I’m going to get in touch with them and see what they recommend for the type of thing we are trying to do here.

     

    #3695148
    Michael B
    BPL Member

    @mikebergy

    I lol’d at the fart comment.

    #3700021
    Patrick McFarlane
    BPL Member

    @pnmcfarlane

    Locale: Central Canada

    So I’ve been doing quite a bit more research into making this work and my preferred option is to convert a 3M cartridge respirator for this purpose, given the wide availability of replacement parts (e.g., silicone flapper valves, etc.)…along the lines of John Nestler’s idea.  I would also use CPAP hoses for this purpose, again given low cost and wide availability.

    Fortunately, the 3d printing community has designed many adapters for 3M respirators that would work directly or need only minor modifications.

    For the inhalation hose, there’s a 3d printed swivel port that would allow you to roll around a bit without getting hung up in your hoses:

     https://www.thingiverse.com/thing:4605251

    For the exhalation hose there’s a 3d printed adapter that clicks into the exhalation port on 3m 7000 series masks (there are designs available for other 3M models as well).  Just need to modify the outlet by adding a 22 mm o.d. tube that would slide into the CPAP hose cuff:

    https://www.thingiverse.com/thing:4444335

    …now just have to learn how to use a CAD program to make the modifications and how to 3d print.

     

    #3700024
    dirtbag
    BPL Member

    @dirtbaghiker

    I dunno.. sleeping with masks and hoses all over me would make me feel like im on a ventilator or something.  I think I would rather just embrace the condensation and learn to prevent it and deal with it as it happens.  Unless I was on some crazy arctic expedited.. I think a few nights/ week or so, out in the mountains during winter.. i would deal with the inevitable condensation that is expected.

    #3700027
    Jerry Adams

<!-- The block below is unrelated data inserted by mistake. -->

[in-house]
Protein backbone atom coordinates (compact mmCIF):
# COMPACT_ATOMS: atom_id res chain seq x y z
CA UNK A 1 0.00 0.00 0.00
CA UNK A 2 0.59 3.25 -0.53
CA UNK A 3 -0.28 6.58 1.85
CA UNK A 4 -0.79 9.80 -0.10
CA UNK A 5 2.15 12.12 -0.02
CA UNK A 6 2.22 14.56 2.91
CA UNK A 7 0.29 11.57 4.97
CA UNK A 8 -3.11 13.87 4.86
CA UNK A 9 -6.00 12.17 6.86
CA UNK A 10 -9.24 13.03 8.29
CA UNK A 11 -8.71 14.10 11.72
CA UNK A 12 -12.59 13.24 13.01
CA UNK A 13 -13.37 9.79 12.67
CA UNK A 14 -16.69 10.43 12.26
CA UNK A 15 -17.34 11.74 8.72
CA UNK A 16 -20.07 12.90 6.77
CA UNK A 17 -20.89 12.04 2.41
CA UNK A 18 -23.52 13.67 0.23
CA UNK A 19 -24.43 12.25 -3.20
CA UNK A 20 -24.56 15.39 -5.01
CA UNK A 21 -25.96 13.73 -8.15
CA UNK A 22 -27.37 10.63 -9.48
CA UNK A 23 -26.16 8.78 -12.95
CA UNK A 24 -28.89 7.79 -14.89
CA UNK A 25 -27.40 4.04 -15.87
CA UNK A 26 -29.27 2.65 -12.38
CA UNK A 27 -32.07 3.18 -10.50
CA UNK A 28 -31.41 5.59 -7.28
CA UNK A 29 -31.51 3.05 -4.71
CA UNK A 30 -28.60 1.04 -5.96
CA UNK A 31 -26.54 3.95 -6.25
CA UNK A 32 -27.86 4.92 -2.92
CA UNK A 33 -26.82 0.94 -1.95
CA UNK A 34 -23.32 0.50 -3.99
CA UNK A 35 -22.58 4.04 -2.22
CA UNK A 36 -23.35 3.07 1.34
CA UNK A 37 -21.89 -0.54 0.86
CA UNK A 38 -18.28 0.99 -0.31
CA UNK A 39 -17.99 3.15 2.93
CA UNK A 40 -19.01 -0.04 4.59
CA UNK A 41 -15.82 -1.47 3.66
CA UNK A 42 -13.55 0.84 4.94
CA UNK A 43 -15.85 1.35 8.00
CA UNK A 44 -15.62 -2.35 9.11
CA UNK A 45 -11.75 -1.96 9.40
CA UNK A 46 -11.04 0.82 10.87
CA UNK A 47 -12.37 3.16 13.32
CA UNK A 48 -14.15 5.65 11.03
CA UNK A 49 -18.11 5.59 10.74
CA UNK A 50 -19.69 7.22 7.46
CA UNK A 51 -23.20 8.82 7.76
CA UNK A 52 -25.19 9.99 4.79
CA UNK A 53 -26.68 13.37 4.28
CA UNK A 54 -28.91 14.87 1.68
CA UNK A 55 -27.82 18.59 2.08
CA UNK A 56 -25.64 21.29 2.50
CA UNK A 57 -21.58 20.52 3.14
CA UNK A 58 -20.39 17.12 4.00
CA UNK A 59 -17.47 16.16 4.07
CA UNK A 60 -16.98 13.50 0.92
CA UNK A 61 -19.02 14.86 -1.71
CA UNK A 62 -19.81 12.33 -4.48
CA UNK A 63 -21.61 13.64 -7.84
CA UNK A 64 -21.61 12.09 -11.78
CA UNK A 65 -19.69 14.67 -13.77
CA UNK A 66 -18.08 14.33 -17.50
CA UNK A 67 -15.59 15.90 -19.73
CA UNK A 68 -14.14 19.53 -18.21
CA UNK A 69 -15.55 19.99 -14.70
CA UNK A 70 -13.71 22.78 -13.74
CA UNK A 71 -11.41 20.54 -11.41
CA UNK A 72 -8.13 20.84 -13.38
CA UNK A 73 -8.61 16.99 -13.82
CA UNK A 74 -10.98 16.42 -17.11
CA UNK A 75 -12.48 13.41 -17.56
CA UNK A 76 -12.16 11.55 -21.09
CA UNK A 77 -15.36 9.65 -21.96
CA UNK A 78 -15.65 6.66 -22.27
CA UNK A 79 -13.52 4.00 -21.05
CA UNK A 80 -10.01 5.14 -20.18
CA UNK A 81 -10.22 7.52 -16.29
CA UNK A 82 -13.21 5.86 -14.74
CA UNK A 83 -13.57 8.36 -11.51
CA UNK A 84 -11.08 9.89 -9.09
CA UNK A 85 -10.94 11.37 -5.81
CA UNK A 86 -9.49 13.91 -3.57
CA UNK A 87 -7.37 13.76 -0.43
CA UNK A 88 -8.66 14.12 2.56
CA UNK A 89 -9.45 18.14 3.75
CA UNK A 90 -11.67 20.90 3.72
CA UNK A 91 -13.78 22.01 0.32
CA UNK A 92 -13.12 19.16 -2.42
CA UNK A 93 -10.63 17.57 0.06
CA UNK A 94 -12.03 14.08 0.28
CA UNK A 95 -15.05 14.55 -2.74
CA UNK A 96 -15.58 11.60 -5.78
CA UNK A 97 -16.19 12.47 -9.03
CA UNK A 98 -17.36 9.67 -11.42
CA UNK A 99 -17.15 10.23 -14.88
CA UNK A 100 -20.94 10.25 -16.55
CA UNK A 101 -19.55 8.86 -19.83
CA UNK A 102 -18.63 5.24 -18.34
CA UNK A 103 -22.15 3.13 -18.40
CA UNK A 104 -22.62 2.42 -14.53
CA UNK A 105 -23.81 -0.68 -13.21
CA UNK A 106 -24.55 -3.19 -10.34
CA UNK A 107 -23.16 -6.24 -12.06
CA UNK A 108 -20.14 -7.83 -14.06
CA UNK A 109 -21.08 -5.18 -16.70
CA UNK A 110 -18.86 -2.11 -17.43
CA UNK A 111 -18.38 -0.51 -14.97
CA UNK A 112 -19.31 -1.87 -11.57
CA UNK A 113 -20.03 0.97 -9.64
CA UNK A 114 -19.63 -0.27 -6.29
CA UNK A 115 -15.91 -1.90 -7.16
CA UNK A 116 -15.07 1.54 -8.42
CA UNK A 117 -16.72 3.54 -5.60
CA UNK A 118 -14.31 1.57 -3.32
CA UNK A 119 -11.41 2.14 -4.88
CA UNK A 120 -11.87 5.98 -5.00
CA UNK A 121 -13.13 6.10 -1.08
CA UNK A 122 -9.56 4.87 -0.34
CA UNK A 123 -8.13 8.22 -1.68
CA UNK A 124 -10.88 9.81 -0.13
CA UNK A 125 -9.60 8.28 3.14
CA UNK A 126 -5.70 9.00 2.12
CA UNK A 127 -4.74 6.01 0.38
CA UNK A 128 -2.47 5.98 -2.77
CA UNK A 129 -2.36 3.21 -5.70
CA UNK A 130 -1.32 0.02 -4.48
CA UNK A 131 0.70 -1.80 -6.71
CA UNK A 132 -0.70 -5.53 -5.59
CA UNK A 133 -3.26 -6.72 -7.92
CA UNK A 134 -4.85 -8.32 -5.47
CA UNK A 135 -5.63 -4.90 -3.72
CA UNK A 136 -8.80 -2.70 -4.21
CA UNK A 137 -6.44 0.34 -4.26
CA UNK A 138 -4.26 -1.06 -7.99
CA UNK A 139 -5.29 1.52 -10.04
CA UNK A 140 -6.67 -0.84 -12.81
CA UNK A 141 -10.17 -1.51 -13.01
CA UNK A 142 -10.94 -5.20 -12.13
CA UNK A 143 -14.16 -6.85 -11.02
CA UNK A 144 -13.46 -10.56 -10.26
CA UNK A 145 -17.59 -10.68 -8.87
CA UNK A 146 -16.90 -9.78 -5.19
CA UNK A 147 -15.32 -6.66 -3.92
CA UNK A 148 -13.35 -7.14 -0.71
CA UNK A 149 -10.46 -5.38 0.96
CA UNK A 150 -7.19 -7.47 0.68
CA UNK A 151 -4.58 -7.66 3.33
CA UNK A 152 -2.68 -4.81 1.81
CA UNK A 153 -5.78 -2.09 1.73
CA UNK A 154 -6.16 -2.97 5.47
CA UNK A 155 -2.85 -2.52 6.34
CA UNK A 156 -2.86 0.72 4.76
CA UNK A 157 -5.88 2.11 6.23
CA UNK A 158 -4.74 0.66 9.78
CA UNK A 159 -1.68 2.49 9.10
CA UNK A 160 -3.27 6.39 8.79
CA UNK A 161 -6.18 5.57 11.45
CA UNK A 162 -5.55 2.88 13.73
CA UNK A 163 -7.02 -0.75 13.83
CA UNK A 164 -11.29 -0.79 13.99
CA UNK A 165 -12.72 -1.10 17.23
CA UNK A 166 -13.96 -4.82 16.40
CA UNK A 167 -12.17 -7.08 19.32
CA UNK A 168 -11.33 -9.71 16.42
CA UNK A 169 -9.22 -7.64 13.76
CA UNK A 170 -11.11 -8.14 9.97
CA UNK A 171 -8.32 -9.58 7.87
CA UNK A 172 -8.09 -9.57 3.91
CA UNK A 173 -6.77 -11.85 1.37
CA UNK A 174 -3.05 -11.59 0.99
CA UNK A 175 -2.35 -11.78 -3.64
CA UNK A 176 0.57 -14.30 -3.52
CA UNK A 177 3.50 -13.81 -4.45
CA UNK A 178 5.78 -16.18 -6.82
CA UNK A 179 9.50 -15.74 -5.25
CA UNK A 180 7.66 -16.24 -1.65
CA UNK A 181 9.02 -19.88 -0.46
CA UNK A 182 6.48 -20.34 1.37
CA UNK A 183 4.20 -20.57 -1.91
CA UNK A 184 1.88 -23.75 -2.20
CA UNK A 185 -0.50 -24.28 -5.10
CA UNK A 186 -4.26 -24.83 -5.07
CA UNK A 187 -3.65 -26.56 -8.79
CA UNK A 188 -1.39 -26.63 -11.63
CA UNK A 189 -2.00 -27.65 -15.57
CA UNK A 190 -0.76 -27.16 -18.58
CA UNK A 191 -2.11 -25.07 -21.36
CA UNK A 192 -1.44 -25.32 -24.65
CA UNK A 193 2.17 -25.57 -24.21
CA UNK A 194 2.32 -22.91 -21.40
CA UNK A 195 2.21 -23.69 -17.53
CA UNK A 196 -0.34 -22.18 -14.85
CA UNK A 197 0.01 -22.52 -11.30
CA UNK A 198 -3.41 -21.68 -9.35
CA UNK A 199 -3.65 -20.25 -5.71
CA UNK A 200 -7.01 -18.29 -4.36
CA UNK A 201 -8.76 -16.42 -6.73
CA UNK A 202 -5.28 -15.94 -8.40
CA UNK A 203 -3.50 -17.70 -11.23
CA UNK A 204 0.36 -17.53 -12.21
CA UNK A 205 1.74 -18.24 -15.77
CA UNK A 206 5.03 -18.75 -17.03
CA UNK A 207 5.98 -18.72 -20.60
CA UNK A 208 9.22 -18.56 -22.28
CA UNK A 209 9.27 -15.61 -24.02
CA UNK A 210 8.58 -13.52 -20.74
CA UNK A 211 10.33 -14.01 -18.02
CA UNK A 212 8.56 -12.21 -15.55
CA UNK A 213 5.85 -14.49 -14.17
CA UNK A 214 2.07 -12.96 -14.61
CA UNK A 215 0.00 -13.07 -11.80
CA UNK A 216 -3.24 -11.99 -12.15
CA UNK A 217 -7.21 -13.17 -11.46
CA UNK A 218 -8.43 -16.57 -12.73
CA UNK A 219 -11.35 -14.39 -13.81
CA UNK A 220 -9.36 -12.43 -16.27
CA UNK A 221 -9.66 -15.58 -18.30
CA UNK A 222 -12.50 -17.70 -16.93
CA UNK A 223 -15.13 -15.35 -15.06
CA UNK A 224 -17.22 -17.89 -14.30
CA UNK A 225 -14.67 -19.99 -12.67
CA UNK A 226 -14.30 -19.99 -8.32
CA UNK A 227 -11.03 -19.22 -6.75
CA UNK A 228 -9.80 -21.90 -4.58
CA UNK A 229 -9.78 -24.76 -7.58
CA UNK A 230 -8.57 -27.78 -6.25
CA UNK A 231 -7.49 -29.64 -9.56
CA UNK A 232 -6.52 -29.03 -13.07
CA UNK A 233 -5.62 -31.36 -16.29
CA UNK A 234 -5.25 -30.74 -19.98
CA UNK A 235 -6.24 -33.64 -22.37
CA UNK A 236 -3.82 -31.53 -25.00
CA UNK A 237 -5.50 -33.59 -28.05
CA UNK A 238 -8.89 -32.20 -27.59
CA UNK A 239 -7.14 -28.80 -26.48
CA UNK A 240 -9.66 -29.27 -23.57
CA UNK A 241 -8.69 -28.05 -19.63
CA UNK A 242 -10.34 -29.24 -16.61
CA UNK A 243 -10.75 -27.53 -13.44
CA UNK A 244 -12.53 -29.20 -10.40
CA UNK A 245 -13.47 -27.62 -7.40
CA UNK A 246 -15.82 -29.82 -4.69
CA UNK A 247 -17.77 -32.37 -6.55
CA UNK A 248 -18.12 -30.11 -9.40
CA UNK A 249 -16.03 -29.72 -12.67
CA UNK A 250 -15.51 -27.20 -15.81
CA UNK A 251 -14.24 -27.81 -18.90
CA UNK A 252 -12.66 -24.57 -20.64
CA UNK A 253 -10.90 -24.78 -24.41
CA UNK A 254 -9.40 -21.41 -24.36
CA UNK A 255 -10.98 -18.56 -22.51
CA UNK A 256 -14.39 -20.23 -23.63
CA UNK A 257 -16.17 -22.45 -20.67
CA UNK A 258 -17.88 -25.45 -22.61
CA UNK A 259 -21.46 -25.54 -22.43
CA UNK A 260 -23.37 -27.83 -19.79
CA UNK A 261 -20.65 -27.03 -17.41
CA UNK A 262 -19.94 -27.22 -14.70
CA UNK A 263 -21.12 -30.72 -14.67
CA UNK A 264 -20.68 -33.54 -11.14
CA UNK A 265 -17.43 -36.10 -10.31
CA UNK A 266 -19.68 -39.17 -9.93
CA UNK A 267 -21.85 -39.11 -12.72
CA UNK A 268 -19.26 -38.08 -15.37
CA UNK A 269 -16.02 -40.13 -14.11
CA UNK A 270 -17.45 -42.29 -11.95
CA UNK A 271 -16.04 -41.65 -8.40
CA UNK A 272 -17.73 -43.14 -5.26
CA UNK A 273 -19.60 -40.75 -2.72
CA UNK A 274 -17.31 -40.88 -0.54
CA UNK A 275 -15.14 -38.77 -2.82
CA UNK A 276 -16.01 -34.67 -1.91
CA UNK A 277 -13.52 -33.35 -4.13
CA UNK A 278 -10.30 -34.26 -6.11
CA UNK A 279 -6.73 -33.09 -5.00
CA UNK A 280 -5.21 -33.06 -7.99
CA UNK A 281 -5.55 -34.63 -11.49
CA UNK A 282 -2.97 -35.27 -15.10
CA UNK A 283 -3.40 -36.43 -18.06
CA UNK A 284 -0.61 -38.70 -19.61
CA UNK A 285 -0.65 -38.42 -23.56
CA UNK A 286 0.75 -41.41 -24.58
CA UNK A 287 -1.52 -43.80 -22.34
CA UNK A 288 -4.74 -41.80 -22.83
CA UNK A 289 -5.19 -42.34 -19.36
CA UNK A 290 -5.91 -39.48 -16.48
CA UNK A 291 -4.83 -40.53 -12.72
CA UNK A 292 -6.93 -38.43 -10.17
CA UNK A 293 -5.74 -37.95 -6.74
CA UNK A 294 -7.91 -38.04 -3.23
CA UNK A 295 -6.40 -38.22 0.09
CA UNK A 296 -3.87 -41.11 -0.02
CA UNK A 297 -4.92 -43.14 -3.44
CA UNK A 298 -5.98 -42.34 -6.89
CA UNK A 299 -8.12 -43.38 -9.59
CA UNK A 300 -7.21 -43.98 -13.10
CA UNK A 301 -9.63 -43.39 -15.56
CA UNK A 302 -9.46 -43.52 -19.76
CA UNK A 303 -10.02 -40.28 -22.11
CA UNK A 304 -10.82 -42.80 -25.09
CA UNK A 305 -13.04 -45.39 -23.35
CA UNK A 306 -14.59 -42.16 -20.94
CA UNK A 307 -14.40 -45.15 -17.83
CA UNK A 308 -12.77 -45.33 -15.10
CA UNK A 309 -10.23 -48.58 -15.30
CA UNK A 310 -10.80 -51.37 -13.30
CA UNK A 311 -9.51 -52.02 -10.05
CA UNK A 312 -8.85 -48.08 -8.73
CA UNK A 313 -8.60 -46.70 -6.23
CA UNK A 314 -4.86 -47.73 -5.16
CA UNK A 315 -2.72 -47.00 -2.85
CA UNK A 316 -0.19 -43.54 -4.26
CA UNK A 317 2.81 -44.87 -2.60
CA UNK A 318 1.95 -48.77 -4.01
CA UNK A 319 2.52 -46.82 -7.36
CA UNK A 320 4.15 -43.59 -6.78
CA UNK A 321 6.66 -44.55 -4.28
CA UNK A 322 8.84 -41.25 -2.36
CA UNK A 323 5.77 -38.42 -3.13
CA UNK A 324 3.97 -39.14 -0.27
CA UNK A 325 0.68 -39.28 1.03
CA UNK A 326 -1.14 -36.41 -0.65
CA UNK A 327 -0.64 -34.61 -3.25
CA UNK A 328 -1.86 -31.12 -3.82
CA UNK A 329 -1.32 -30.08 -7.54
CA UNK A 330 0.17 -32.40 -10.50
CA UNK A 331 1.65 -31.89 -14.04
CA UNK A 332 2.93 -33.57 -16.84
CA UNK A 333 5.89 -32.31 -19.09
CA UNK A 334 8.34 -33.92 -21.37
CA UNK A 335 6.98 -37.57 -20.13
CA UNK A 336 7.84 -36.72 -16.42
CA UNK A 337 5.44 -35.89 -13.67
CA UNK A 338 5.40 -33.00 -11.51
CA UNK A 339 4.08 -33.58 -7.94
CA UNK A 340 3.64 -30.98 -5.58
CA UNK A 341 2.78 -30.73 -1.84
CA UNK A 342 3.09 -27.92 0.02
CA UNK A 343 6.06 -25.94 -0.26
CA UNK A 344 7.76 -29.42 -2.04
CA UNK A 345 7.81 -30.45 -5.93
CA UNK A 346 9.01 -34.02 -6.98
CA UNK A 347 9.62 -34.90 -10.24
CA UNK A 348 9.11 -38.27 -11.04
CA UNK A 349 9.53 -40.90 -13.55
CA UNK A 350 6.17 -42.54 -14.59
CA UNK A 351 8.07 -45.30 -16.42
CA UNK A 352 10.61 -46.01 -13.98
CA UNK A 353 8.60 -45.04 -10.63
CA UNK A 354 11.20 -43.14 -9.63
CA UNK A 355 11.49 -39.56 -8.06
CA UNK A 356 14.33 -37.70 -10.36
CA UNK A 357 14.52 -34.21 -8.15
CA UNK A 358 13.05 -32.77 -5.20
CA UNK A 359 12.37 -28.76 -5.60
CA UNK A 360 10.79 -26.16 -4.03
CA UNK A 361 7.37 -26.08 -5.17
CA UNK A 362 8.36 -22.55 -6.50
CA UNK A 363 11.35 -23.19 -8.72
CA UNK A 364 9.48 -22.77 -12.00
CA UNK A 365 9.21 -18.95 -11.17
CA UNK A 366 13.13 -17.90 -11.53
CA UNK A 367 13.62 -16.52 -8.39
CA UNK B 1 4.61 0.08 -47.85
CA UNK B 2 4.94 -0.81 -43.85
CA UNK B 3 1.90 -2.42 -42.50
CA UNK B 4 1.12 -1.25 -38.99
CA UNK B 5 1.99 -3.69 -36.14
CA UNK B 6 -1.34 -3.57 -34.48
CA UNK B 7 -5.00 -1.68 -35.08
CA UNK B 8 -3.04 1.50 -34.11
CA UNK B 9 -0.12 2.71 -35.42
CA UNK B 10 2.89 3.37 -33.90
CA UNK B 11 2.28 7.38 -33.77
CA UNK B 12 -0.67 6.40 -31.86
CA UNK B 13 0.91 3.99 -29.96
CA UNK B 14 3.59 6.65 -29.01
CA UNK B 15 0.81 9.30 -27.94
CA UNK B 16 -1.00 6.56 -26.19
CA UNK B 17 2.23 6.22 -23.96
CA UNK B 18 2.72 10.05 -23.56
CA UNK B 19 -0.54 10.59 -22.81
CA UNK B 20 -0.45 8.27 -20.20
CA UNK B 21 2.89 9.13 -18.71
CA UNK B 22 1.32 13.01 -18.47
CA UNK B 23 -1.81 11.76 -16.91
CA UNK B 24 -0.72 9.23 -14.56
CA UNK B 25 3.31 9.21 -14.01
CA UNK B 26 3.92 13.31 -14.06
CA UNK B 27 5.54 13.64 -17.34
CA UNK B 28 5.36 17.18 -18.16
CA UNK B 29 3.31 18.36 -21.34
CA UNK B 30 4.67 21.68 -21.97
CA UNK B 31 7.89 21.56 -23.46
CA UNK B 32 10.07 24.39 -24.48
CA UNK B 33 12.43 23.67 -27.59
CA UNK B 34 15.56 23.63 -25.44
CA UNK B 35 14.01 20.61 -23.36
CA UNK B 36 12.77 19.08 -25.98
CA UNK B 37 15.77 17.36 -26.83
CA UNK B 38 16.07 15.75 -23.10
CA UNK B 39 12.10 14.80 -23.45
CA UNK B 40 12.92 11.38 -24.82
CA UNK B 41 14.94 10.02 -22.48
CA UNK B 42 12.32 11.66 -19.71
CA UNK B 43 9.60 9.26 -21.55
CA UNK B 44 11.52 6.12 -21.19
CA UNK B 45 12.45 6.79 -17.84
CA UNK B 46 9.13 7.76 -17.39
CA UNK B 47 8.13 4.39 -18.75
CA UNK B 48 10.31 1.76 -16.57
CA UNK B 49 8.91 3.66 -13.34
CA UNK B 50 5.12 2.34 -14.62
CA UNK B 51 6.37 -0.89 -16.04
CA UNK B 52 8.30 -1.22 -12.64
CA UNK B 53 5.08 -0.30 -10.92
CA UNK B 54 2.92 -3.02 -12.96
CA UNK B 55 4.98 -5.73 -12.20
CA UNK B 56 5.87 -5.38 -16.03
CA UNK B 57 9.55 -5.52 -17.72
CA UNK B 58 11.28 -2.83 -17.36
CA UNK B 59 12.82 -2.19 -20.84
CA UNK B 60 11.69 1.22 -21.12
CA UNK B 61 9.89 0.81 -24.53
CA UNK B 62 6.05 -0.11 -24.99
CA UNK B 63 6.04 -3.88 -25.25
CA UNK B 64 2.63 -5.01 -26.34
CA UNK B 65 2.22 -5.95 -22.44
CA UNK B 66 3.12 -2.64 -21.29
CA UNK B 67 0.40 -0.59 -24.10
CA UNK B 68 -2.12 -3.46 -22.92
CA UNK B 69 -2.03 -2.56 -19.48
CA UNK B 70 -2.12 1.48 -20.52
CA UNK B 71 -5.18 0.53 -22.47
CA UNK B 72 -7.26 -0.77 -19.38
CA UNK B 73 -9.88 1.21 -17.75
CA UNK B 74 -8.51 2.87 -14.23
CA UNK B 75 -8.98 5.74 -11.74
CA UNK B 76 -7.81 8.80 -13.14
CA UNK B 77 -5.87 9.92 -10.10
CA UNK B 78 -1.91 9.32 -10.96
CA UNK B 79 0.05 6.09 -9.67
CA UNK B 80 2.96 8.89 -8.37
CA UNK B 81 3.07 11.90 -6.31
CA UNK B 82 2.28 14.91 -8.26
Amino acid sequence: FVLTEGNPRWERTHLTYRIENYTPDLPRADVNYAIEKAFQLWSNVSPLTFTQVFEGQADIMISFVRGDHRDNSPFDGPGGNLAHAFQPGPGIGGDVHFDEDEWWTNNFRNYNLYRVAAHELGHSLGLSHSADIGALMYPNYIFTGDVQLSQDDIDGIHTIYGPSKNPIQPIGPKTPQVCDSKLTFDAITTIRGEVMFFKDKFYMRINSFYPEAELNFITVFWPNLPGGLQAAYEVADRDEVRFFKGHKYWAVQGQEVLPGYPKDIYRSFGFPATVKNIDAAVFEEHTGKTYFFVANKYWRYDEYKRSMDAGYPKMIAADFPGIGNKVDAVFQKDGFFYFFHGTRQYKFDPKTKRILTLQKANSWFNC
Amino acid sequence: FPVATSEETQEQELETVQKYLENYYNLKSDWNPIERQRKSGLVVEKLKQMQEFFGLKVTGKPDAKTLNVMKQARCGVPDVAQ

BPL Member

    @retiredjerry

    Locale: Oregon and Washington

    “sleeping with masks and hoses all over me would make me…”

    wait, I use a cpap machine, I do that every night : )

    I don’t breath into my bivy which mostly eliminates condensation.

    Two nights I cowboy camped, clear night, 25 F – a lot of condensation inside and outside of bivy outer shell.  If I had slept in my tent it wouldn’t have been a problem

    #3700039
    Patrick McFarlane
    BPL Member

    @pnmcfarlane

    Locale: Central Canada

    sleeping with masks and hoses all over me would make me feel like im on a ventilator

    I agree there could be some discomfort but I’ve come to realize that some discomfort is part of backpacking.

    Also, you can get a lot of condensation even in one night.  I slept outside in my backyard testing out my winter setup and I got a lot of condensation in the neck area of my quilt despite having the top of my bivy completely open.  The loft was visibly reduced.

    I think the biggest advantage though is not needing to have overhead cover when using a bivy.  Setting up stakes in snow is one of my least favourite activities.  With this setup, if it’s howling outside, you could zip up your bivy and direct the hoses outside.  I use a vapor barrier suit, only the small exposed part of my face would emit vapor that could lead to condensation inside the bivy.

    #3700042
    Jerry Adams
    BPL Member

    @retiredjerry

    Locale: Oregon and Washington

    that makes sense, good experiment, results will be interesting

    given that I use a cpap machine every night with hoses, I can see how your idea is viable

    #3700047
    Nick Gatel
    BPL Member

    @ngatel

    Locale: Southern California

    Insensible water loss is the water loss through our skin and airways. Years ago I read a study that claimed 48% of insensible water loss is from the skin and 52% from airways.

    So the mask idea is only going to address 52% of the problem.

    I’ve been using single wall shelters for over 50 years. Ventilation is the key and in some conditions you are just going to get condensation no matter what you do.

    BTW, I’m not a scientist.

    #3700051
    Michael B
    BPL Member

    @mikebergy

    Maybe one of those stillsuits from the Dune series would work.

     

    #3700063
    Patrick McFarlane
    BPL Member

    @pnmcfarlane

    Locale: Central Canada

    Insensible water loss is the water loss through our skin and airways. Years ago I read a study that claimed 48% of insensible water loss is from the skin and 52% from airways.

    My silnylon vapor barrier suit that I wear covers another 51% (my unscientific estimate) because it’s completely impermeable and I wear it with the hood up.  The only exposed skin would be the part of my face that the mask doesn’t cover, which isn’t very much.